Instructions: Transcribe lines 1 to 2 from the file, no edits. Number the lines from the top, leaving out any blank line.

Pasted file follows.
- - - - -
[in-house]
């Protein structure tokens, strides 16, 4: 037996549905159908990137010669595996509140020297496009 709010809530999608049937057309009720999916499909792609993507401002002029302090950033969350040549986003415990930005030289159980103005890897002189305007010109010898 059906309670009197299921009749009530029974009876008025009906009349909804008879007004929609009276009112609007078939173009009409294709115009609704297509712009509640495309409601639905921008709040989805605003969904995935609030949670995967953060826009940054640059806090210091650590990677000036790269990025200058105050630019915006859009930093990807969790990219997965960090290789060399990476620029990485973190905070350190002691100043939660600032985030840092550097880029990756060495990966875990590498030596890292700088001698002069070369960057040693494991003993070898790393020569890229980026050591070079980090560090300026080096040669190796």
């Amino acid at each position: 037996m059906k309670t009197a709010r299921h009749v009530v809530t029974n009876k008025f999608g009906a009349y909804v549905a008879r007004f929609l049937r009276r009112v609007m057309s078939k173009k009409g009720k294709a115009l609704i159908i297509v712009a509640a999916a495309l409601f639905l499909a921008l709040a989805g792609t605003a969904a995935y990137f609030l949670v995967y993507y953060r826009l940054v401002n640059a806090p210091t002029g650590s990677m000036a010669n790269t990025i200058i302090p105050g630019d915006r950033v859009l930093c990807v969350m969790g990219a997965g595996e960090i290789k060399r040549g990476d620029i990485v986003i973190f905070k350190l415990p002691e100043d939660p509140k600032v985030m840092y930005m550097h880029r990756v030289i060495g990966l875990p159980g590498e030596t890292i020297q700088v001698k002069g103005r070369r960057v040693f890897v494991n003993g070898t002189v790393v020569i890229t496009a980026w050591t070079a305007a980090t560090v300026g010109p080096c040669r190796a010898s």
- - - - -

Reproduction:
[in-house]
């Protein structure tokens, strides 16, 4: 037996549905159908990137010669595996509140020297496009 709010809530999608049937057309009720999916499909792609993507401002002029302090950033969350040549986003415990930005030289159980103005890897002189305007010109010898 059906309670009197299921009749009530029974009876008025009906009349909804008879007004929609009276009112609007078939173009009409294709115009609704297509712009509640495309409601639905921008709040989805605003969904995935609030949670995967953060826009940054640059806090210091650590990677000036790269990025200058105050630019915006859009930093990807969790990219997965960090290789060399990476620029990485973190905070350190002691100043939660600032985030840092550097880029990756060495990966875990590498030596890292700088001698002069070369960057040693494991003993070898790393020569890229980026050591070079980090560090300026080096040669190796």